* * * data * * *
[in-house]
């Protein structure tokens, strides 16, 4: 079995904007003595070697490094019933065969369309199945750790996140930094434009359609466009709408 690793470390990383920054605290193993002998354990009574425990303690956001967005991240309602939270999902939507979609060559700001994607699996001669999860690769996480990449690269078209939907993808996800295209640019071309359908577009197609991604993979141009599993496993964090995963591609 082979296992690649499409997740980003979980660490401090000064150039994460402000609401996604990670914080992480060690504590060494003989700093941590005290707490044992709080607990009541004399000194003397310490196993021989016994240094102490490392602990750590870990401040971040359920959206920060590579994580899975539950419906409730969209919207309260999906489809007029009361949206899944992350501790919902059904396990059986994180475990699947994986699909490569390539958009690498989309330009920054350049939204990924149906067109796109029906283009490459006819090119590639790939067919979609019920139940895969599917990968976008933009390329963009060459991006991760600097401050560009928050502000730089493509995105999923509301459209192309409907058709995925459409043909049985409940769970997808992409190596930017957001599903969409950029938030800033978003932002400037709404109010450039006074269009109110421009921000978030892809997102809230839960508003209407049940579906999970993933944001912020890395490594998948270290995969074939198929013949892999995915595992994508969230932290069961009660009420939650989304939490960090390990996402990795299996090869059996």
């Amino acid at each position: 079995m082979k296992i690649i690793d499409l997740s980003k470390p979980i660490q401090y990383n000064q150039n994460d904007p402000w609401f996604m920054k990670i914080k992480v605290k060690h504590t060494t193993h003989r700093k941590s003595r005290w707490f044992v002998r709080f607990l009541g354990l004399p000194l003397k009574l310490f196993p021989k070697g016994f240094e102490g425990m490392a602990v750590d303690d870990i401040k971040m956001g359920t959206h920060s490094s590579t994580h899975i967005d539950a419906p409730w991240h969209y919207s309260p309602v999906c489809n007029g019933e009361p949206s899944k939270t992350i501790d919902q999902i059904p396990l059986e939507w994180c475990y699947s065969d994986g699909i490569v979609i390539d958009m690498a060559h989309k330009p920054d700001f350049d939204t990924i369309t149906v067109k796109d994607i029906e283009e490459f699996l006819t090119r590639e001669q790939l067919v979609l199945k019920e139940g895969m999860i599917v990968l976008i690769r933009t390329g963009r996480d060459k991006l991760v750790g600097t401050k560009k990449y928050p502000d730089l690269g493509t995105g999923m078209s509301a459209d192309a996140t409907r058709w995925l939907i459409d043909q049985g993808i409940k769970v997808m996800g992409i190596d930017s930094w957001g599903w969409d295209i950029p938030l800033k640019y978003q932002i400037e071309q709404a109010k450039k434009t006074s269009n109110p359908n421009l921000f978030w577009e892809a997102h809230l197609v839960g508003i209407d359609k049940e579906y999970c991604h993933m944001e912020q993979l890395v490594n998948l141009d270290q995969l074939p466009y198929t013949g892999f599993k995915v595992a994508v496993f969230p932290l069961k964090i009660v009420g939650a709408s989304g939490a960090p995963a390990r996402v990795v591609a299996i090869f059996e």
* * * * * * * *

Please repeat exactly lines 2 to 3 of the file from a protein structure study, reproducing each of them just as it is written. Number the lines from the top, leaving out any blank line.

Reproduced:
């Protein structure tokens, strides 16, 4: 079995904007003595070697490094019933065969369309199945750790996140930094434009359609466009709408 690793470390990383920054605290193993002998354990009574425990303690956001967005991240309602939270999902939507979609060559700001994607699996001669999860690769996480990449690269078209939907993808996800295209640019071309359908577009197609991604993979141009599993496993964090995963591609 082979296992690649499409997740980003979980660490401090000064150039994460402000609401996604990670914080992480060690504590060494003989700093941590005290707490044992709080607990009541004399000194003397310490196993021989016994240094102490490392602990750590870990401040971040359920959206920060590579994580899975539950419906409730969209919207309260999906489809007029009361949206899944992350501790919902059904396990059986994180475990699947994986699909490569390539958009690498989309330009920054350049939204990924149906067109796109029906283009490459006819090119590639790939067919979609019920139940895969599917990968976008933009390329963009060459991006991760600097401050560009928050502000730089493509995105999923509301459209192309409907058709995925459409043909049985409940769970997808992409190596930017957001599903969409950029938030800033978003932002400037709404109010450039006074269009109110421009921000978030892809997102809230839960508003209407049940579906999970993933944001912020890395490594998948270290995969074939198929013949892999995915595992994508969230932290069961009660009420939650989304939490960090390990996402990795299996090869059996």
């Amino acid at each position: 079995m082979k296992i690649i690793d499409l997740s980003k470390p979980i660490q401090y990383n000064q150039n994460d904007p402000w609401f996604m920054k990670i914080k992480v605290k060690h504590t060494t193993h003989r700093k941590s003595r005290w707490f044992v002998r709080f607990l009541g354990l004399p000194l003397k009574l310490f196993p021989k070697g016994f240094e102490g425990m490392a602990v750590d303690d870990i401040k971040m956001g359920t959206h920060s490094s590579t994580h899975i967005d539950a419906p409730w991240h969209y919207s309260p309602v999906c489809n007029g019933e009361p949206s899944k939270t992350i501790d919902q999902i059904p396990l059986e939507w994180c475990y699947s065969d994986g699909i490569v979609i390539d958009m690498a060559h989309k330009p920054d700001f350049d939204t990924i369309t149906v067109k796109d994607i029906e283009e490459f699996l006819t090119r590639e001669q790939l067919v979609l199945k019920e139940g895969m999860i599917v990968l976008i690769r933009t390329g963009r996480d060459k991006l991760v750790g600097t401050k560009k990449y928050p502000d730089l690269g493509t995105g999923m078209s509301a459209d192309a996140t409907r058709w995925l939907i459409d043909q049985g993808i409940k769970v997808m996800g992409i190596d930017s930094w957001g599903w969409d295209i950029p938030l800033k640019y978003q932002i400037e071309q709404a109010k450039k434009t006074s269009n109110p359908n421009l921000f978030w577009e892809a997102h809230l197609v839960g508003i209407d359609k049940e579906y999970c991604h993933m944001e912020q993979l890395v490594n998948l141009d270290q995969l074939p466009y198929t013949g892999f599993k995915v595992a994508v496993f969230p932290l069961k964090i009660v009420g939650a709408s989304g939490a960090p995963a390990r996402v990795v591609a299996i090869f059996e």